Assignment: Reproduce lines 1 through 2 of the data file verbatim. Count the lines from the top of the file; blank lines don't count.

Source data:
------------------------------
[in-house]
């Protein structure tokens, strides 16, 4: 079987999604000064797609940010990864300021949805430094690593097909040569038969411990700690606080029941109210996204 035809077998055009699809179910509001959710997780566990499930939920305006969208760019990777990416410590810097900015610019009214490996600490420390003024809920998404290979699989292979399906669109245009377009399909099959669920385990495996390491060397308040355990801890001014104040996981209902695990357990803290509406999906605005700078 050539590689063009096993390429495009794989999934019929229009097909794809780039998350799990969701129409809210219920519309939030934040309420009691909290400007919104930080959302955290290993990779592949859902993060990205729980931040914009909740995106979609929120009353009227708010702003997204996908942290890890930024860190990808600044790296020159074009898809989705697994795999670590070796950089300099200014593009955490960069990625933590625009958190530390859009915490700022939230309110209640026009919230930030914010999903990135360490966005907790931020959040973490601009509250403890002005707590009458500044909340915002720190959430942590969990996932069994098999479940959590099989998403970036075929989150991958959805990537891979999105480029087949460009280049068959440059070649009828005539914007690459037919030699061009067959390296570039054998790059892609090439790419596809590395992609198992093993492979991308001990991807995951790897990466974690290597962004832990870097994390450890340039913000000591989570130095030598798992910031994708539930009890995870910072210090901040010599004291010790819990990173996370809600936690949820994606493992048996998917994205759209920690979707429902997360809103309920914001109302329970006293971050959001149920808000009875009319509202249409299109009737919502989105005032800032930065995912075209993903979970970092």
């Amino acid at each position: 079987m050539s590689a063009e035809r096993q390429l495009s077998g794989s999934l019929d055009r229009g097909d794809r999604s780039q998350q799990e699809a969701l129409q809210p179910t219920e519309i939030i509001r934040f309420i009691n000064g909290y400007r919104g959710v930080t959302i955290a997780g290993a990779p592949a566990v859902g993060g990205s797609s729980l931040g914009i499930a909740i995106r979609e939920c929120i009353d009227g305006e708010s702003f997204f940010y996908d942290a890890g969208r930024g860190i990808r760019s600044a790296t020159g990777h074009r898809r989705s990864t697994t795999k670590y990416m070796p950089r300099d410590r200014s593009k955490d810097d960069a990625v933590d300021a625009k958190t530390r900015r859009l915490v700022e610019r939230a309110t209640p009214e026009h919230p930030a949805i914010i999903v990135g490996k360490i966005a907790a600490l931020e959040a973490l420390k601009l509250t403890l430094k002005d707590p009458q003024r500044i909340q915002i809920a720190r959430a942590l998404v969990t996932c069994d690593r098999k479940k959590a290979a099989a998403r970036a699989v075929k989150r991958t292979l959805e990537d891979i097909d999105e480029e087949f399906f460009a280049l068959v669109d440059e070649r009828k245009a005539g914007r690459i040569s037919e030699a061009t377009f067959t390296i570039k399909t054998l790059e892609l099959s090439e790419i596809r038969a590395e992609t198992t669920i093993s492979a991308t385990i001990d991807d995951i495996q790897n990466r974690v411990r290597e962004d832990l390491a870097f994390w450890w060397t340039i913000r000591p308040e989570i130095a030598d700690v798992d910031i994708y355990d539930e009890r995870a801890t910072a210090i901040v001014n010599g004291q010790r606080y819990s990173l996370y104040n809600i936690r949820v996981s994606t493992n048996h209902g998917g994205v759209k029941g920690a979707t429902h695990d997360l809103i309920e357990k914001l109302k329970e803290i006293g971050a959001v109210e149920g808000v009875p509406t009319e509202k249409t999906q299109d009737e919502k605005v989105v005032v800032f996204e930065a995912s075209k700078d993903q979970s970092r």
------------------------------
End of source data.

[in-house]
């Protein structure tokens, strides 16, 4: 079987999604000064797609940010990864300021949805430094690593097909040569038969411990700690606080029941109210996204 035809077998055009699809179910509001959710997780566990499930939920305006969208760019990777990416410590810097900015610019009214490996600490420390003024809920998404290979699989292979399906669109245009377009399909099959669920385990495996390491060397308040355990801890001014104040996981209902695990357990803290509406999906605005700078 050539590689063009096993390429495009794989999934019929229009097909794809780039998350799990969701129409809210219920519309939030934040309420009691909290400007919104930080959302955290290993990779592949859902993060990205729980931040914009909740995106979609929120009353009227708010702003997204996908942290890890930024860190990808600044790296020159074009898809989705697994795999670590070796950089300099200014593009955490960069990625933590625009958190530390859009915490700022939230309110209640026009919230930030914010999903990135360490966005907790931020959040973490601009509250403890002005707590009458500044909340915002720190959430942590969990996932069994098999479940959590099989998403970036075929989150991958959805990537891979999105480029087949460009280049068959440059070649009828005539914007690459037919030699061009067959390296570039054998790059892609090439790419596809590395992609198992093993492979991308001990991807995951790897990466974690290597962004832990870097994390450890340039913000000591989570130095030598798992910031994708539930009890995870910072210090901040010599004291010790819990990173996370809600936690949820994606493992048996998917994205759209920690979707429902997360809103309920914001109302329970006293971050959001149920808000009875009319509202249409299109009737919502989105005032800032930065995912075209993903979970970092």